Using Information Asymmetry. Even with solid elective disclosure policies, there will still likely be some incremental information asymmetry as compared to what we see in security markets today. Relatively more inefficiency in the market will offer more opportunities to take advantage of price discrepancies. There seem to be two core opportunities for monetizing this information asymmetry: leverage the asymmetry to invest or leverage the asymmetry to become an information broker, akin to a sell-side analyst on Wall Street. The former opportunity will likely give way to security token focused hedge funds, perhaps derivatives of the crypto hedge funds that evolved with the emergence of Bitcoin, Ether, etc. The latter may give way to a more important role for independent security token analysts who sell analysis rather than trade on it. Given our firm’s background as former sell-side analysts, we can see how channel checks and other proprietary fundamental analysis could greatly influence how efficiently security tokens are priced.
To the last point, analyst coverage may be a value-add worth offering for security token issuance platforms; an ongoing service to enhance liquidity. Just as on Wall Street, there will be conflicts to manage (i.e. the separation and independence of the banking/analyst functions), but it seems likely that the analyst function may play an even more important role, at least early on, in the security token market than it does in existing equity markets.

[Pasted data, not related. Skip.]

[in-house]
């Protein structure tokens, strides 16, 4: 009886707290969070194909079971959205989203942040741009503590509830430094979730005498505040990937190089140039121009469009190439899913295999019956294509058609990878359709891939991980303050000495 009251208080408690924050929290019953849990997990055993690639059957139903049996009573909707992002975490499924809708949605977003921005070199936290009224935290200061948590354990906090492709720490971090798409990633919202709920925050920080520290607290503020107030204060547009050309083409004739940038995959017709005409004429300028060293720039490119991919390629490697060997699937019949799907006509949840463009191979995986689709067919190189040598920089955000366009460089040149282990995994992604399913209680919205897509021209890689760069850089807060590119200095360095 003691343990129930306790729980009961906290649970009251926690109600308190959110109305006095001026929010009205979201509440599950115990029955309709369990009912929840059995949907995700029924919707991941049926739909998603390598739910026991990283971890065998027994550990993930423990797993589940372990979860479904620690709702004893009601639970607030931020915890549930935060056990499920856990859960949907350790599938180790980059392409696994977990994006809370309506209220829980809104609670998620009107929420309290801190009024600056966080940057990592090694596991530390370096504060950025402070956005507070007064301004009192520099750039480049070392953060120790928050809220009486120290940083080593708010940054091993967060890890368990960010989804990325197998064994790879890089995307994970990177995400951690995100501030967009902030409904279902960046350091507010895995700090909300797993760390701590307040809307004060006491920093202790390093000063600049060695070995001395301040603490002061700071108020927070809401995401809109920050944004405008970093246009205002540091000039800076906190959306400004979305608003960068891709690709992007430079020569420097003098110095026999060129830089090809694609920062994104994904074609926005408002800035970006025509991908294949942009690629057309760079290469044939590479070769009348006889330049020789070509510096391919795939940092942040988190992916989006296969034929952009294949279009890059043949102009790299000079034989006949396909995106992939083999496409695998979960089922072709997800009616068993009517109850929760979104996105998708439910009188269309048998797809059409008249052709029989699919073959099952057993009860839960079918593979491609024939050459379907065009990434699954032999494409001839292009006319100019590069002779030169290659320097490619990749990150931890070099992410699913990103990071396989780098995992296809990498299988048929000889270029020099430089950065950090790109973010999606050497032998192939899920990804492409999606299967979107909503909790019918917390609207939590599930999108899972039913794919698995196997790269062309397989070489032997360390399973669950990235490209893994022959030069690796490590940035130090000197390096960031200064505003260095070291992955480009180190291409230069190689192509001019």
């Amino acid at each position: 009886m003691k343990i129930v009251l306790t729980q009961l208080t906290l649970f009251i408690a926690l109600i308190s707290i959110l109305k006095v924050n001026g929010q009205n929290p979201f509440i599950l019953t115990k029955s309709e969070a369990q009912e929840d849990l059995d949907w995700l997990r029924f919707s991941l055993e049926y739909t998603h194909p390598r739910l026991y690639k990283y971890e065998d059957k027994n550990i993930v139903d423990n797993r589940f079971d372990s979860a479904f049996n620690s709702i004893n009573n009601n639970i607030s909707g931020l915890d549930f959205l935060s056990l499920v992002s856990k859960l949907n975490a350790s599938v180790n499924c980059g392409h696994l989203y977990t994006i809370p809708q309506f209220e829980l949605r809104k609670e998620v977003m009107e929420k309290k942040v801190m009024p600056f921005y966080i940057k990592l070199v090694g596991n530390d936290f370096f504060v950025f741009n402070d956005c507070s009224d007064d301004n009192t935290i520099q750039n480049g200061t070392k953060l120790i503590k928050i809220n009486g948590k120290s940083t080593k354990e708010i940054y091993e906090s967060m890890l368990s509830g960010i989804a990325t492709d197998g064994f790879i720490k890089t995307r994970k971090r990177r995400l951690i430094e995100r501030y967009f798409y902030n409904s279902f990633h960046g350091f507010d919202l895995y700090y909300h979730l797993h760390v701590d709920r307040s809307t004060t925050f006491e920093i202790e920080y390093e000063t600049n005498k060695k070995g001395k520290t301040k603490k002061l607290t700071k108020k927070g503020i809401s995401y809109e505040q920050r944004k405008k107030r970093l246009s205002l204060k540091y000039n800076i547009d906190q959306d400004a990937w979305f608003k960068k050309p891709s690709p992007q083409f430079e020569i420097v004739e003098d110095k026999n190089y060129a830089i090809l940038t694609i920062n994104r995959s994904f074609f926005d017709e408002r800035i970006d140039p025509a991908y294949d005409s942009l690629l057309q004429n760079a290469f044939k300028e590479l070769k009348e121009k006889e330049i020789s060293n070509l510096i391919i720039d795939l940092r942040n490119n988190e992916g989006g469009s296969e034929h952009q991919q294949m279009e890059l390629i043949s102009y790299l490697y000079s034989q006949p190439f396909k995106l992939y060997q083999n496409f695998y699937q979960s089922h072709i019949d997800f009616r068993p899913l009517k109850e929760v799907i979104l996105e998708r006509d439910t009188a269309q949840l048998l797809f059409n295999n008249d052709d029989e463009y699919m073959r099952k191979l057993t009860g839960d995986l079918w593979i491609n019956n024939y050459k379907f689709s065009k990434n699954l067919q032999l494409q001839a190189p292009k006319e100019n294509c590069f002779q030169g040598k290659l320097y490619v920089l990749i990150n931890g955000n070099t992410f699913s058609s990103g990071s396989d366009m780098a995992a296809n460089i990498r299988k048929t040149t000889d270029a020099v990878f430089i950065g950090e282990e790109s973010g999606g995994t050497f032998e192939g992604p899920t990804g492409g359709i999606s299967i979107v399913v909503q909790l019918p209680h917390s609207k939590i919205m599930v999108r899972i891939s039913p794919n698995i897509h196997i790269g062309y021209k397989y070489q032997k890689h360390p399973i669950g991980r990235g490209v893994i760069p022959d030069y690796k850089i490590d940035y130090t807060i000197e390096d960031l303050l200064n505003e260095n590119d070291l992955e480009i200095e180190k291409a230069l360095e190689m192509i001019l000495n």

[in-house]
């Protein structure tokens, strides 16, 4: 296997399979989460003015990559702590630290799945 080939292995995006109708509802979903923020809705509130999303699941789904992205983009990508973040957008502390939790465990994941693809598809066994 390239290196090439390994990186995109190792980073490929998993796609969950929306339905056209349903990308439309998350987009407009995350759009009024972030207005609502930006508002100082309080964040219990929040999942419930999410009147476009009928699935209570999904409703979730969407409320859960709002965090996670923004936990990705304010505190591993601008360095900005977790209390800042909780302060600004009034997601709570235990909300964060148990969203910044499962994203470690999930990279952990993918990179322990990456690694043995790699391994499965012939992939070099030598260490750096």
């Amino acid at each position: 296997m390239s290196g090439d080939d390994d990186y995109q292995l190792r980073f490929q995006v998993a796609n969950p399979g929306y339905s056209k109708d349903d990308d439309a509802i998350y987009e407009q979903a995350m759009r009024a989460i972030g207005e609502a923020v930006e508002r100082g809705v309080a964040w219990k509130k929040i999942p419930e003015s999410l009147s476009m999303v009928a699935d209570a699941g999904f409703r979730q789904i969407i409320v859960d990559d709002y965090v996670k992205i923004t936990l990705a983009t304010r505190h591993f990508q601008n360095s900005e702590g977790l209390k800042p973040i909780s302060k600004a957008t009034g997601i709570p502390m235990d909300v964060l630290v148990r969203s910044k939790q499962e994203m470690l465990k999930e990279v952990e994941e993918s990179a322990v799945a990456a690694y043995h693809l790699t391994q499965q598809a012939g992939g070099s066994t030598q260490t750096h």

Information Asymmetry Terrorism. Aside from the benefit of greater liquidity, security token issuers have another incentive to selectively disclose and work with analysts: better control of token prices. Without effective information distribution management, rogue investors are likely to spread misinformation, either positive or negative, to correspond with the direction of their trades. Just as famous crypto inventors and investors adorn Twitter bios to note that they aren’t giving away crypto, i.e. “Vitalik ‘Not giving away ETH’ Buterin”, companies may be able to avoid Twitter mania and panic by setting information disclosure expectations up front.
Bottom Line. Companies shouldn’t think of security tokens as a way to avoid reporting requirements, but as a way to enhance the liquidity of equity in their company. Regular and effective dissemination of company information is a necessity to achieve that goal. The commitment in time and money to establish effective information distribution methods may defeat some of the advantages of avoiding a fully SEC registered security via a tokenized offering, but the benefits to liquidity will be worth the price.
Disclaimer: We actively write about the themes in which we invest: virtual reality, augmented reality, artificial intelligence, and robotics. From time to time, we will write about companies that are in our portfolio. Content on this site including opinions on specific themes in technology, market estimates, and estimates and commentary regarding publicly traded or private companies is not intended for use in making investment decisions. We hold no obligation to update any of our projections. We express no warranties about any estimates or opinions we make.